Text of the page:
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Re: Two open letters from Storrs Olson (LONG)

Without commenting directly on the original post in this thread, there
are some cogent points to be made about how professionals interact in
paleontology and other sciences.

One thing to bear in mind is that paleontologists are humans - and, like
other humans, are prone to occasional bursts of irrational behavior. 
I'll never forget the first time I saw a priest behaving irrationally -
it really brought home the fact that no profession is free of the simple
fact of being owned and maintained by human beings.

In general, tempers are likelier to flare if a large number of people is
working on a particular set of issues.  There is much interest right now
in all aspects of the origin of birds - which theropods are closest to
them, how feathers evolved, the origin of flight, and so on.  The number
of specialists is increasing faster than the number of specimens or the
available pool of funding.  That means increased territoriality ("Hey,
that's MY project...") and, from random chance, a larger number of
people who may simply be more prone to irrational behavior.  Add
publicity to the mix, and simple human ego rises to the surface. From
what I've seen, the "level of rhetoric" in the bird origins "debate" is
nothing compared with the paleoanthropologists - they have a much lower
specimen-to-specialist ratio.  Several books have been written about the
history of human origins research, and it makes fantastic bedtime
reading.  (At the other extreme are groups that get comparatively little
interest - crocs, for example.  Not too many of us, and we all more or
less get along.)

That being said, I think there's something else going on in this
particular case.  I don't deny that unkind things have been said by
individuals on both sides of the issue, but part of what I'm hearing is
simple frustration.  On the majority side (i.e. among those who think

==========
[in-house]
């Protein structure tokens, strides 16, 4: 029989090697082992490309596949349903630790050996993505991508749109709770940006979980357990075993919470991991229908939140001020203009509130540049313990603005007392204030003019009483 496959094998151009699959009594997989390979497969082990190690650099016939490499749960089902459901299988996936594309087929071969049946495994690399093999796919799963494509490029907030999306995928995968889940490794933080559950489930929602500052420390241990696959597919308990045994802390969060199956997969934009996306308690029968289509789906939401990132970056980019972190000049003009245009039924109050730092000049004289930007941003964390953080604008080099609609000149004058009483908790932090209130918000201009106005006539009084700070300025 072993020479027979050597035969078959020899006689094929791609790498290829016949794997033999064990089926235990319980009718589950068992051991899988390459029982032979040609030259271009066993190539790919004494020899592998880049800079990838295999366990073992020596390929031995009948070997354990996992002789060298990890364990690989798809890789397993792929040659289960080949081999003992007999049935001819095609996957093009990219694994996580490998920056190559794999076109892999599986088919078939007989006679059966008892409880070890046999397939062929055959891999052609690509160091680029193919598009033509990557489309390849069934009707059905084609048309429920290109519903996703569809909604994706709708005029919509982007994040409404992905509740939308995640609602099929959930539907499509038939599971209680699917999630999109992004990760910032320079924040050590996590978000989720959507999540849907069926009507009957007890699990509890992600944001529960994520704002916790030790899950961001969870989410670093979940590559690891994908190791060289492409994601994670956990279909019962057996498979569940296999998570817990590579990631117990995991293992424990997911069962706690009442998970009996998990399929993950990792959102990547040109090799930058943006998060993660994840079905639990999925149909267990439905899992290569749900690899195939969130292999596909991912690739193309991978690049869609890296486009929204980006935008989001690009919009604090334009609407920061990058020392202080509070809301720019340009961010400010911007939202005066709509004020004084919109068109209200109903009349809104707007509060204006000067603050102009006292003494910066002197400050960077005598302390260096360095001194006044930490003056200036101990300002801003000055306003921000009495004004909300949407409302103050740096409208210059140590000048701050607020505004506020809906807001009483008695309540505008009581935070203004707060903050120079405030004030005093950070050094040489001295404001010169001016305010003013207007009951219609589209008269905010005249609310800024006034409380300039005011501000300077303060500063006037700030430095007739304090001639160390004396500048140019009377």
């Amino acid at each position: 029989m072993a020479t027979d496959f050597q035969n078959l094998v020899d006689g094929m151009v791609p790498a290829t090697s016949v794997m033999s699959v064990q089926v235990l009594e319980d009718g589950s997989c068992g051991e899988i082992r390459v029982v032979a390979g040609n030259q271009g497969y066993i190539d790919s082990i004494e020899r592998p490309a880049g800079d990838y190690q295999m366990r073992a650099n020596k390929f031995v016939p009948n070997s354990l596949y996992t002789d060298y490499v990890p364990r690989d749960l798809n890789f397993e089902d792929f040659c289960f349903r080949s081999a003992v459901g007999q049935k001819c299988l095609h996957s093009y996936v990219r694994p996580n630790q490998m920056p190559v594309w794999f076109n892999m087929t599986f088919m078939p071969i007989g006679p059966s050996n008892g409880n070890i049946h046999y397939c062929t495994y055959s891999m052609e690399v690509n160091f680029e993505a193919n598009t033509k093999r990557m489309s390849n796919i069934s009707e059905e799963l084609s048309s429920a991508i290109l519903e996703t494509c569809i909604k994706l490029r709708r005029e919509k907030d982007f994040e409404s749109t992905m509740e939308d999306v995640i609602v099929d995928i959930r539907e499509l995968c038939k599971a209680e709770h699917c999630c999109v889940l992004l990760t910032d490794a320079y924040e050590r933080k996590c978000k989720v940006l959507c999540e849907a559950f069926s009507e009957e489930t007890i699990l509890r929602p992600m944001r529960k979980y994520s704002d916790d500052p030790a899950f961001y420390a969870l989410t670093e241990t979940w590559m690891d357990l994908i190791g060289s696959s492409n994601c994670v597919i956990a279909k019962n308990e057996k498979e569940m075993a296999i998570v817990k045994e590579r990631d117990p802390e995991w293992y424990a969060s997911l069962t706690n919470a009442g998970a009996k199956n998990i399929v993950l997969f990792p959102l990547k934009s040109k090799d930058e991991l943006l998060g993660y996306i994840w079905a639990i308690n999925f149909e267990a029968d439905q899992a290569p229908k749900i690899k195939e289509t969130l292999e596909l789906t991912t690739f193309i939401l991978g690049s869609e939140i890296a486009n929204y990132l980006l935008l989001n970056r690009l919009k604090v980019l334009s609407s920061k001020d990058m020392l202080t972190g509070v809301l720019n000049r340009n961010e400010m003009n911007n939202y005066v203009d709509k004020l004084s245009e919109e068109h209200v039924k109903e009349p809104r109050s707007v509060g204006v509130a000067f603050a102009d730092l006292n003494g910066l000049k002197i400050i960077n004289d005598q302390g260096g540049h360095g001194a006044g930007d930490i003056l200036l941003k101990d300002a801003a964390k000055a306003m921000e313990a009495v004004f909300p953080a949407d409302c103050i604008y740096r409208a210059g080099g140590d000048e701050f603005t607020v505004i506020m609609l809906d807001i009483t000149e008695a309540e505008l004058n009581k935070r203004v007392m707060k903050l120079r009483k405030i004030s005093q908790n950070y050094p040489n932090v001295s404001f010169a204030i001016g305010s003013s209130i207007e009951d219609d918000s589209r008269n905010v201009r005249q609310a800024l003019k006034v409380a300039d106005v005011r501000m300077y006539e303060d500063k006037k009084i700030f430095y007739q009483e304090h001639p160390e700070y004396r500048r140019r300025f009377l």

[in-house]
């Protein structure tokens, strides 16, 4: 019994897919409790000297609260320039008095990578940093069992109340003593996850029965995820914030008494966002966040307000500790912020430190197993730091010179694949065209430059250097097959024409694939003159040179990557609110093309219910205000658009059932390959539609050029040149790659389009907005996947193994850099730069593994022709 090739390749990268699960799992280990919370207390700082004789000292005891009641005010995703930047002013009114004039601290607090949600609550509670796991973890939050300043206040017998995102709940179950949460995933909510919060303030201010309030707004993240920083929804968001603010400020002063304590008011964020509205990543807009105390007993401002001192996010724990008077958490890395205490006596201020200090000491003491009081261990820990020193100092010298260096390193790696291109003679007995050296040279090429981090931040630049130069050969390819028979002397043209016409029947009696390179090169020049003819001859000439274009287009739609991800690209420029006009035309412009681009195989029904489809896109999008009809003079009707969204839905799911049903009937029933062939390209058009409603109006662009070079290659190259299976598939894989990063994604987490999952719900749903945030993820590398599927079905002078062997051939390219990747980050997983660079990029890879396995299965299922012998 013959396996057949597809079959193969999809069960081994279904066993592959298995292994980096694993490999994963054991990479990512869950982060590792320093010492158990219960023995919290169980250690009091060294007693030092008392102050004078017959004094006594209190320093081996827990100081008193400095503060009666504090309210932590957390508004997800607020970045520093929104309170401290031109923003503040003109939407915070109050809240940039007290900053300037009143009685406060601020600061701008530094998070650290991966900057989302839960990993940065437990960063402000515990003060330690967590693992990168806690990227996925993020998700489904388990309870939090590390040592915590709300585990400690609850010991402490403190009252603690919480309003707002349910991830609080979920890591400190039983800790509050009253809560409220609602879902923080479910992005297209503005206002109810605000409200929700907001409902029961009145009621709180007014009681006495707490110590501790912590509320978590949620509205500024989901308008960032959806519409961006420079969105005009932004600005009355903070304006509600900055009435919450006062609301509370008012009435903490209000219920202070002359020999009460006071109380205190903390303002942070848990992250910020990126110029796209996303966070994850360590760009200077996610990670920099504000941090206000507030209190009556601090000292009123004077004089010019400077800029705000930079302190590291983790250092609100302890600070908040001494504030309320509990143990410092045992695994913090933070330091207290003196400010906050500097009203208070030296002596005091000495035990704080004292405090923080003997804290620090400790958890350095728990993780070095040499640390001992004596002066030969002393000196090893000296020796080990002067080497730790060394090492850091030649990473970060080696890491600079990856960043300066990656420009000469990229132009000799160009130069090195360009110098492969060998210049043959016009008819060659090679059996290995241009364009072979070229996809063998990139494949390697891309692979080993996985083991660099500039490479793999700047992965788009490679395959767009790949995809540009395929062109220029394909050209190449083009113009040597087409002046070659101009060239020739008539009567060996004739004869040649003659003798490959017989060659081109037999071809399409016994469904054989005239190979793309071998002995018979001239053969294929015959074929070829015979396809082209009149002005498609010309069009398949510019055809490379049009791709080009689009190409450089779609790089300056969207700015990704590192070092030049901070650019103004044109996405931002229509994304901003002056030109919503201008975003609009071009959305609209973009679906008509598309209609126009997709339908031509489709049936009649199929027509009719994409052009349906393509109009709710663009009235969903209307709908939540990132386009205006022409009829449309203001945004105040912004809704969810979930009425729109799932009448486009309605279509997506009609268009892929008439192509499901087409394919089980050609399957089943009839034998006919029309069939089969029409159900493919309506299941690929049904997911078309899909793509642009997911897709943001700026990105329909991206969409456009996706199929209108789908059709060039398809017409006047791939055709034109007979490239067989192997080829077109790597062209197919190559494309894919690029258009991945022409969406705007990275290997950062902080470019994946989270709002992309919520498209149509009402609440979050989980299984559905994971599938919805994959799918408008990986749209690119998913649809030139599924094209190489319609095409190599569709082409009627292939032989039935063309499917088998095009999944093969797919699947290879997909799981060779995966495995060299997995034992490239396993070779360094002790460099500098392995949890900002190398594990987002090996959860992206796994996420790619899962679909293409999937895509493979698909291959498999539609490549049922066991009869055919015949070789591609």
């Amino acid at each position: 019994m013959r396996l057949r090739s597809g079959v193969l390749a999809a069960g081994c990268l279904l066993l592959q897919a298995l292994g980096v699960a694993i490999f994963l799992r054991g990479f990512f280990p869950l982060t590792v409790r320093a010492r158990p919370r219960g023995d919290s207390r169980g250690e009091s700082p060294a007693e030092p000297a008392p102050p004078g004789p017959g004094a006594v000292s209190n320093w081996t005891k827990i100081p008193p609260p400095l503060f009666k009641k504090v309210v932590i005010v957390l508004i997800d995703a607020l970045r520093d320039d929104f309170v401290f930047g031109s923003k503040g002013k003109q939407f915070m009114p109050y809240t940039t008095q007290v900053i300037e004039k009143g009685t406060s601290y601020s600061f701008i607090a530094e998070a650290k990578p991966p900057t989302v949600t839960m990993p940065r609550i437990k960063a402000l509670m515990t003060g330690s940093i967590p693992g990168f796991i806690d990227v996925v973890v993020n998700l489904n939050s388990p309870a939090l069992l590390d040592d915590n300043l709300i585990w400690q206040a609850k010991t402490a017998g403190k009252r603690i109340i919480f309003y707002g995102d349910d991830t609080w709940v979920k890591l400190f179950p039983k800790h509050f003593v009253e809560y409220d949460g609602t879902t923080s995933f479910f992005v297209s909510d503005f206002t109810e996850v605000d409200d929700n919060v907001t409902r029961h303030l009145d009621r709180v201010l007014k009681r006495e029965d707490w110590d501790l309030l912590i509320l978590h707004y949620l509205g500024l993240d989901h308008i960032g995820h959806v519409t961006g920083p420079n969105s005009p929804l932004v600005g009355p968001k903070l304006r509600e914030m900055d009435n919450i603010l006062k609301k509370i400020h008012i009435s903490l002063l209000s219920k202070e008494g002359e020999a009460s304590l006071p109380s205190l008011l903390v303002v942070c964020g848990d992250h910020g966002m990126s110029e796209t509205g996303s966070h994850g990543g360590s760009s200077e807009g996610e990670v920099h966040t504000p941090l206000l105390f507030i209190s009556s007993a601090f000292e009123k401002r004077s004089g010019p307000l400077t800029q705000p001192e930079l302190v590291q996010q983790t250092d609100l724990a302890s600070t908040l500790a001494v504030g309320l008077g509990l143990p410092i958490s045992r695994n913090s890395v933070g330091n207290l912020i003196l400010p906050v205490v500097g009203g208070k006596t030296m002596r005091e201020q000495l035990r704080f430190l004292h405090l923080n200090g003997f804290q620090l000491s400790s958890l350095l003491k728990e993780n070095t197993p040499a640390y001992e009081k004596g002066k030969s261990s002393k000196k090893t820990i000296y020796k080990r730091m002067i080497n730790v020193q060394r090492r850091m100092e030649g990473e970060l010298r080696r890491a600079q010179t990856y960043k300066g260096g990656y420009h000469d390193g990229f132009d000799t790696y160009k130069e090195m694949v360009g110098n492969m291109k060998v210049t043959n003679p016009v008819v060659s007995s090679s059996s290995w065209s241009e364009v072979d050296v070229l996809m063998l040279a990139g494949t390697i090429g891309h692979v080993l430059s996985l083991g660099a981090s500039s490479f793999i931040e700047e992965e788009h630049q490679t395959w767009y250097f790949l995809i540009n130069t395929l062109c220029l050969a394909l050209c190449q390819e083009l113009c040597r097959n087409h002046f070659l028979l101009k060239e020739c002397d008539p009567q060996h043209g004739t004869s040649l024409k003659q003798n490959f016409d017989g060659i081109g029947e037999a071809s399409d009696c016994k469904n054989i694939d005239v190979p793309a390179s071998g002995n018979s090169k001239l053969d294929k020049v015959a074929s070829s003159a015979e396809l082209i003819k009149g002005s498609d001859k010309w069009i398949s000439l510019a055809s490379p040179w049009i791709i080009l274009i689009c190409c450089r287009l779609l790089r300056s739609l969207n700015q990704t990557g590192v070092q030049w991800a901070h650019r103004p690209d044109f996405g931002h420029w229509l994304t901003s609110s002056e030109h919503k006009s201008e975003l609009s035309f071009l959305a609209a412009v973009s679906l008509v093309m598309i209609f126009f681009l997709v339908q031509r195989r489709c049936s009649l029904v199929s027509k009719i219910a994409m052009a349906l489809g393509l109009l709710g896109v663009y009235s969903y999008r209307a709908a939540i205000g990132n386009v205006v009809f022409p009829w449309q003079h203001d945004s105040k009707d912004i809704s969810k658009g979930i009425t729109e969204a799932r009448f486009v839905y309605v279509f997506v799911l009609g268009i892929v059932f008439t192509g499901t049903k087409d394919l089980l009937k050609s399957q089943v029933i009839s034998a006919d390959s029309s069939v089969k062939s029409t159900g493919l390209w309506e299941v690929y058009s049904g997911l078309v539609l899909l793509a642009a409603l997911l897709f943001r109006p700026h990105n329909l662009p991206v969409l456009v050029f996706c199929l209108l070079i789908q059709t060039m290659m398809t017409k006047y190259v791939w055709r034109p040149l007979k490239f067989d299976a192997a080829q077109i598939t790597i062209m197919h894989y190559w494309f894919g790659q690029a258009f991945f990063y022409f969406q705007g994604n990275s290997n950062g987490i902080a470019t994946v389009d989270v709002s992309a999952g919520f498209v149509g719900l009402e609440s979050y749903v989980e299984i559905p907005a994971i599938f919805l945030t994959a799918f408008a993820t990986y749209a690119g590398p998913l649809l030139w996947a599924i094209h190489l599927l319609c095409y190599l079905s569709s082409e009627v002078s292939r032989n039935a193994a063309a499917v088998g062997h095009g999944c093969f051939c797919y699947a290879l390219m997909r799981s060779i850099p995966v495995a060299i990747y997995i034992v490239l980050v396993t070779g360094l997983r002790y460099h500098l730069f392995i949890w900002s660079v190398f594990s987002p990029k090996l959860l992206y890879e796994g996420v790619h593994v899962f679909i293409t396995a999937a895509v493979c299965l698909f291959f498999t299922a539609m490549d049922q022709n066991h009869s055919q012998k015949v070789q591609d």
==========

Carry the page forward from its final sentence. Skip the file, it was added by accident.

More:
birds are dinosaurs), there's frustration that arguments viewed as
invalid (for good reason, in my opinion) continue to come up in
publications, long after huge problems with them have been pointed out. 
The "temporal paradox" argument comes to mind.  On the minority side, I
sense frustration that, simply put, they're the minority.  New fossils
are usually interpreted in ways that contradict what they think is
happening, and the methods currently used by the vast majority of
systematic biologists consistently and repeatedly support a set of
relationships they view as untenable.  Most of those deeply involved
with this issue are, deep down, reasonable persons; but as levels of
frustration rise, so rise levels of rhetoric.

So don't be disheartened.  All you're witnessing is the paleontological
community exposing itself as a group of bipedal primates before the
world.  I doubt you'll find a less human group in any other profession.


Michael de Sosa wrote:
> Listmembers-
> I have heard numerous concerns lately with the number of young people
> who want to get into vertebrate paleontology.  Well, you needn't worry
> too much, because the intense ad hominem mudslinging, seen in this
> series of open letters and elsewhere, among supposedly mature and
> rational adult scientists is sure to drive some of us away.  I don't
> know if I have ever been ashamed of my interest before, but I am now.
> Sincerely,
> --
> Michael A. de Sosa
> Undergraduate Student
> University of California - Berkeley
> ofsosa@uclink4.berkeley.edu
> "I love deadlines. I like the whooshing sound they make
> as they fly by."  -Douglas Adams

Christopher A. Brochu
Department of Geology
Field Museum of Natural History
Roosevelt Road at Lake Shore Drive
Chicago, IL 60605

voice: 312-665-7633  (NEW)
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electronic:  cbrochu@fmppr.fmnh.org